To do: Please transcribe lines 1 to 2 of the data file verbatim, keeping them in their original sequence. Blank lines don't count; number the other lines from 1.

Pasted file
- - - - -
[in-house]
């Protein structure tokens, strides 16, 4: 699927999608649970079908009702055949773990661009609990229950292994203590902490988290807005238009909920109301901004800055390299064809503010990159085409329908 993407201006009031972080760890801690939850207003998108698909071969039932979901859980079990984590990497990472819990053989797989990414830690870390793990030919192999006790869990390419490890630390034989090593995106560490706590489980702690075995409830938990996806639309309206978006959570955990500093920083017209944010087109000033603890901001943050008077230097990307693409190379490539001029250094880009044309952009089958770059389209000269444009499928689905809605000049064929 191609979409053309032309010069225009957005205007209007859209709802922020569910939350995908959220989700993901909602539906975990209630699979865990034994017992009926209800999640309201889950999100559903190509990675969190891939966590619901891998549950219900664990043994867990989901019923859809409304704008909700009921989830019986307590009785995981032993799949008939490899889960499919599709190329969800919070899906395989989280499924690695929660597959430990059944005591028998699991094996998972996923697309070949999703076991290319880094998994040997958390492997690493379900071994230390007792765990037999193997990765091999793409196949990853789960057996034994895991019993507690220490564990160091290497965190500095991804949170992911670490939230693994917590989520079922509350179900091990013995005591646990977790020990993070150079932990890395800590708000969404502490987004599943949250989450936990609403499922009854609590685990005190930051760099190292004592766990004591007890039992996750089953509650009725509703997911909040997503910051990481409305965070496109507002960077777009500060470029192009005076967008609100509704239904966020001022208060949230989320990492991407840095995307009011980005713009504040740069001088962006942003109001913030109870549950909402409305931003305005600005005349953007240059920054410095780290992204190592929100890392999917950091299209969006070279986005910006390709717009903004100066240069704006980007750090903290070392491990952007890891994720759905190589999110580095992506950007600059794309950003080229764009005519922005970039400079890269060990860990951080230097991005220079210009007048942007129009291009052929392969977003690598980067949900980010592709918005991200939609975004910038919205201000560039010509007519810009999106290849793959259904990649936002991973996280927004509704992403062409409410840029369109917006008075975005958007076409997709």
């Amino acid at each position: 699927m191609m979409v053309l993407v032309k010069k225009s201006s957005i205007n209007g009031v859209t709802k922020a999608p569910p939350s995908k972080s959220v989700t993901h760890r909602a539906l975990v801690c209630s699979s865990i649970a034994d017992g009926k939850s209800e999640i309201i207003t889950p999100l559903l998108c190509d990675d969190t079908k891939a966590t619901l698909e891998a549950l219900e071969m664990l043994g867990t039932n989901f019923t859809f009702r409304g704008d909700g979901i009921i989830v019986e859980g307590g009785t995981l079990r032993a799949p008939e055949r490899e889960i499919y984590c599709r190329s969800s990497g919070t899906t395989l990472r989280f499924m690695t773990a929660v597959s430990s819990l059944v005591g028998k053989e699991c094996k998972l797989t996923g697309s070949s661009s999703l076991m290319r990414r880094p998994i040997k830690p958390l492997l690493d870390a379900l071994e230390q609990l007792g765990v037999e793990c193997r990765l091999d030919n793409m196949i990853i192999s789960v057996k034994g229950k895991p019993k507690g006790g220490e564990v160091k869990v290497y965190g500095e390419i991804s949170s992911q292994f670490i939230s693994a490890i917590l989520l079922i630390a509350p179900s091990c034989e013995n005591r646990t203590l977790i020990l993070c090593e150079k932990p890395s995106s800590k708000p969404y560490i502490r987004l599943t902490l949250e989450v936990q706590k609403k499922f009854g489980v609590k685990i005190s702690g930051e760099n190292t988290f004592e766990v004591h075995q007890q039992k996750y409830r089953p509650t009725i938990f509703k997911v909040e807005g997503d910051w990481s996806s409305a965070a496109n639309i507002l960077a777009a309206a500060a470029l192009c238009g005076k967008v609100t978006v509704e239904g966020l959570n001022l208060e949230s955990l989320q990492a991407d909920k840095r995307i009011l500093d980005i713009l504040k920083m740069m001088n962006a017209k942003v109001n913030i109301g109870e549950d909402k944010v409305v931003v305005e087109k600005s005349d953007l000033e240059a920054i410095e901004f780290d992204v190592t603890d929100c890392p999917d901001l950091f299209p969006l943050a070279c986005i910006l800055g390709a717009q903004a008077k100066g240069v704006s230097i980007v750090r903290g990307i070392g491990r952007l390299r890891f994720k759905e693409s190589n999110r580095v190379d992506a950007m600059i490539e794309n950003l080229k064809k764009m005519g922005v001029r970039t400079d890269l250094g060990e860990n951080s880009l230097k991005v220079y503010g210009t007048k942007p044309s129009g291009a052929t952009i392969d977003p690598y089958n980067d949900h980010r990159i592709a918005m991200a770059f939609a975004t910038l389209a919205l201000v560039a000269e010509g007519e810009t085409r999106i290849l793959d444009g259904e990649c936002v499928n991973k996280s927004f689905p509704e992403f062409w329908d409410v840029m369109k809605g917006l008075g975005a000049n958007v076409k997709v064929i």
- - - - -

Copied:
[in-house]
């Protein structure tokens, strides 16, 4: 699927999608649970079908009702055949773990661009609990229950292994203590902490988290807005238009909920109301901004800055390299064809503010990159085409329908 993407201006009031972080760890801690939850207003998108698909071969039932979901859980079990984590990497990472819990053989797989990414830690870390793990030919192999006790869990390419490890630390034989090593995106560490706590489980702690075995409830938990996806639309309206978006959570955990500093920083017209944010087109000033603890901001943050008077230097990307693409190379490539001029250094880009044309952009089958770059389209000269444009499928689905809605000049064929 191609979409053309032309010069225009957005205007209007859209709802922020569910939350995908959220989700993901909602539906975990209630699979865990034994017992009926209800999640309201889950999100559903190509990675969190891939966590619901891998549950219900664990043994867990989901019923859809409304704008909700009921989830019986307590009785995981032993799949008939490899889960499919599709190329969800919070899906395989989280499924690695929660597959430990059944005591028998699991094996998972996923697309070949999703076991290319880094998994040997958390492997690493379900071994230390007792765990037999193997990765091999793409196949990853789960057996034994895991019993507690220490564990160091290497965190500095991804949170992911670490939230693994917590989520079922509350179900091990013995005591646990977790020990993070150079932990890395800590708000969404502490987004599943949250989450936990609403499922009854609590685990005190930051760099190292004592766990004591007890039992996750089953509650009725509703997911909040997503910051990481409305965070496109507002960077777009500060470029192009005076967008609100509704239904966020001022208060949230989320990492991407840095995307009011980005713009504040740069001088962006942003109001913030109870549950909402409305931003305005600005005349953007240059920054410095780290992204190592929100890392999917950091299209969006070279986005910006390709717009903004100066240069704006980007750090903290070392491990952007890891994720759905190589999110580095992506950007600059794309950003080229764009005519922005970039400079890269060990860990951080230097991005220079210009007048942007129009291009052929392969977003690598980067949900980010592709918005991200939609975004910038919205201000560039010509007519810009999106290849793959259904990649936002991973996280927004509704992403062409409410840029369109917006008075975005958007076409997709």